After weeks of delays, the DUP and Sinn Féin have signed up to the draft budget to meet 4 billion pounds (4.7 billion euro) in savings demanded by British exchequer chancellor George Osborne.
The plan will cut current spending in the Six Counties by 8 per cent and capital spending by 40 per cent over the next four years.
The agreement was reached late on Tuesday for budgets for the next four years to 2015. The Ulster Unionist Party, the SDLP and Alliance were also involved in the negotiations.
The proposals include a pay freeze for thousands of civil servants, the sale of state assets worth hundreds of millions of pounds, inflation-linked increases in domestic and business rates and a 15p plastic bag levy. There will be no water charges over the next four years.
Mr Wilson said the Six-County Executive had passed a “litmus test” in agreeing the draft budget, especially when considered against concerns that agreement would be impossible.
“This is an important day for the new devolved arrangements. I believe it is the day that the Executive came of age,” said Mr Wilson.
Sinn Fein’s Deputy First Minister Martin McGuinness said the administration had ‘risen to the challenge’ posed by the Tory/Lib Dem cuts.
“The Executive showed real leadership,” he said. “The Executive has shown decisive leadership and has faced up to these very difficult challenges.”
éirígí’s Breandán Mac Cionnaith has called on the Stormont parties to “let the British government do its own dirty work” in relation to the cutbacks in public services.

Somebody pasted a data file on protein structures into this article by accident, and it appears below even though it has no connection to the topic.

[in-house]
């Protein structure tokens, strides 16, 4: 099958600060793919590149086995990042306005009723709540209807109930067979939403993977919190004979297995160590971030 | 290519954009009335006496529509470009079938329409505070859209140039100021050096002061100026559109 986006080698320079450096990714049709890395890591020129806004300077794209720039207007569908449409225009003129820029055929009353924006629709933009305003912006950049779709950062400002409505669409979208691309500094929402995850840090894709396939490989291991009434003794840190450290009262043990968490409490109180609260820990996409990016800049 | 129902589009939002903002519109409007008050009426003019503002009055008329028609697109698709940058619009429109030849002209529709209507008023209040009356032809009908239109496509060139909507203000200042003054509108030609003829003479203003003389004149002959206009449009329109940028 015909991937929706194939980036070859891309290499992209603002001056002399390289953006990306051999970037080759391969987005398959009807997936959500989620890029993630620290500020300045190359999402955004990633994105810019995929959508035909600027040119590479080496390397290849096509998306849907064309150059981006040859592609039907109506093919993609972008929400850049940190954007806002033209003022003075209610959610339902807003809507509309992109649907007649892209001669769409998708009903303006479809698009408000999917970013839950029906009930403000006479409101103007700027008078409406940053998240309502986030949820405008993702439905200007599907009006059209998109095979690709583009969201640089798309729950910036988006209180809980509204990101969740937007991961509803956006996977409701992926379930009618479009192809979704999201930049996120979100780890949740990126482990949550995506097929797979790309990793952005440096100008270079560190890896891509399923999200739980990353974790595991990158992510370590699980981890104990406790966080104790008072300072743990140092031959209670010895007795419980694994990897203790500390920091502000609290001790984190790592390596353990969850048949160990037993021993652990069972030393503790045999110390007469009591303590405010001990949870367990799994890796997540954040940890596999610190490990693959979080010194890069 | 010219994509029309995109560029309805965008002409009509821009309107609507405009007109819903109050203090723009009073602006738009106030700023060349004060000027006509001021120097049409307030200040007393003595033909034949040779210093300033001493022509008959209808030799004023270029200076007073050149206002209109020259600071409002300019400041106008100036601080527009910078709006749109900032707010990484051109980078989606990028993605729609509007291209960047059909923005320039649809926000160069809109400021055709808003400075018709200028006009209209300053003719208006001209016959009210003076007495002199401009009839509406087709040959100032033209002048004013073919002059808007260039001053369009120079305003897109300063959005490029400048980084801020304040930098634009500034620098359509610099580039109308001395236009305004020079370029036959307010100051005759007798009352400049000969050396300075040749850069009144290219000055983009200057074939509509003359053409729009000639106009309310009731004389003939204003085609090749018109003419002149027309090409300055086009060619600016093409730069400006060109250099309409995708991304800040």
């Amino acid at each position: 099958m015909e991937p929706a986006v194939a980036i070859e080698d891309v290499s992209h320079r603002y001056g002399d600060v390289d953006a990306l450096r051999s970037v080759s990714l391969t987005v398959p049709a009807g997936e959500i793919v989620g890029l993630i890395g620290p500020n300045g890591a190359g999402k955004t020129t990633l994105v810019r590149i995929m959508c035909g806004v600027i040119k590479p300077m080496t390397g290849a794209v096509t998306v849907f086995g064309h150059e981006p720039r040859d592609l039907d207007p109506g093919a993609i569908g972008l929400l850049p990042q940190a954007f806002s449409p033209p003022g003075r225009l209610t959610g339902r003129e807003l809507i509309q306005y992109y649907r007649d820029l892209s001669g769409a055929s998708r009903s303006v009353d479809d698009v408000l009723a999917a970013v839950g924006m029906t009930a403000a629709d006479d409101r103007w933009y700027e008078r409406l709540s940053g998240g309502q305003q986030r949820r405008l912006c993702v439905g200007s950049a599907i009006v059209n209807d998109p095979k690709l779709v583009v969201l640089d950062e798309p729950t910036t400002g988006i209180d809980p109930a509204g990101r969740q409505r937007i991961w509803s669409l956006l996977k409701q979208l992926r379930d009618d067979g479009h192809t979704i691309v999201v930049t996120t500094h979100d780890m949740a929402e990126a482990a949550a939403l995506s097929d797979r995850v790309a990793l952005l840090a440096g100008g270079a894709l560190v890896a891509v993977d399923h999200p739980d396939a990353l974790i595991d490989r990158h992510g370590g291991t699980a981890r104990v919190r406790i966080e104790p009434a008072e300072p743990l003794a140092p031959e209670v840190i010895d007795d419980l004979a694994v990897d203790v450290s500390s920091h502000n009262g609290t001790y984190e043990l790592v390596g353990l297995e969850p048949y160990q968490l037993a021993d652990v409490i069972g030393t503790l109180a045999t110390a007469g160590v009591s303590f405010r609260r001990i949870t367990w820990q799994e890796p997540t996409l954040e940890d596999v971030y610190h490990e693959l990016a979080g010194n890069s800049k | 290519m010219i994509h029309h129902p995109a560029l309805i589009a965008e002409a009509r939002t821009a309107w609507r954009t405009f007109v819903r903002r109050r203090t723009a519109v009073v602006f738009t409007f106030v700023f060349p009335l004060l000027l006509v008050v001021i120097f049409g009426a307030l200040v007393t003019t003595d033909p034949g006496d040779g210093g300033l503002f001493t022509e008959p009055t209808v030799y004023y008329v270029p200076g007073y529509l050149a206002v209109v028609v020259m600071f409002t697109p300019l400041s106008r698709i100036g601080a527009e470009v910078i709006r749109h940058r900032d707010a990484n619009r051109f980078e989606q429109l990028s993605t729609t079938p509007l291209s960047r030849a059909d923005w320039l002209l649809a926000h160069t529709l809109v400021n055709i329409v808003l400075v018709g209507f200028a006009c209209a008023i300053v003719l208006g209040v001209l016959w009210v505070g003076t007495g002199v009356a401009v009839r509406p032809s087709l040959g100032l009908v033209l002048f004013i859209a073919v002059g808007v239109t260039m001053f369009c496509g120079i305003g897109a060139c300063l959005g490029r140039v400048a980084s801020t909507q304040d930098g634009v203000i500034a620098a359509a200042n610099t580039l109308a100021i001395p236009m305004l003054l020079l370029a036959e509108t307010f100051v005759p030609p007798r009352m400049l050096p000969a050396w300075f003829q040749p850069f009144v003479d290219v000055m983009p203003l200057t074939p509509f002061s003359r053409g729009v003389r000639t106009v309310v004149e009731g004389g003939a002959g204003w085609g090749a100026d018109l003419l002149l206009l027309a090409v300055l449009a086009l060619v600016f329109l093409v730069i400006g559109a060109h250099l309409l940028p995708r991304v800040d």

Mr Mac Cionnath said Sinn Fein should have refuse to administer the cuts and “join the rest of us on the streets in a campaign of resistance”.
“A failure to let the British government do its own dirty work and, worse, deciding where best to implement the cuts can only lead working people to conclude that what has happened over the last number of weeks at Stormont has been nothing but meaningless posturing.
“Despite the spin being put on Stormont’s draft budget, it is clear that the Six County executive has totally failed to challenge the British government assault on working class communities and on the most vulnerable in our society.
“Instead, the Six County executive has acquiesced with the British government in administering massive cut-backs.
“In essence, all that the Stormont executive has managed to deliver today are further attacks on public service workers and further decreases in household income values for the vast majority of families across the Six Counties as a result of increased domestic rates and the introduction of new stealth taxes.
On the day that the budget was published, unemployment figures in the Six Counties again rose to 58,500 people. Not included in that official figure were another 40-50,000 people who are also seeking work but are not entitled to Job Seekers Allowance.
Mr Mac Cionnaith said the Six County administration was refusing to admit to the scale of the unemployment problem.
“Stormont’s economic agenda is clearly designed in Britain and implemented without question by the establishment parties in the Six County executive,” he said.
“The increasingly obvious signal is that a new political, economic and social order is required right across Ireland to bring radical, meaningful and effective improvement to the lives of working class people. Stormont is a clear impediment to that.”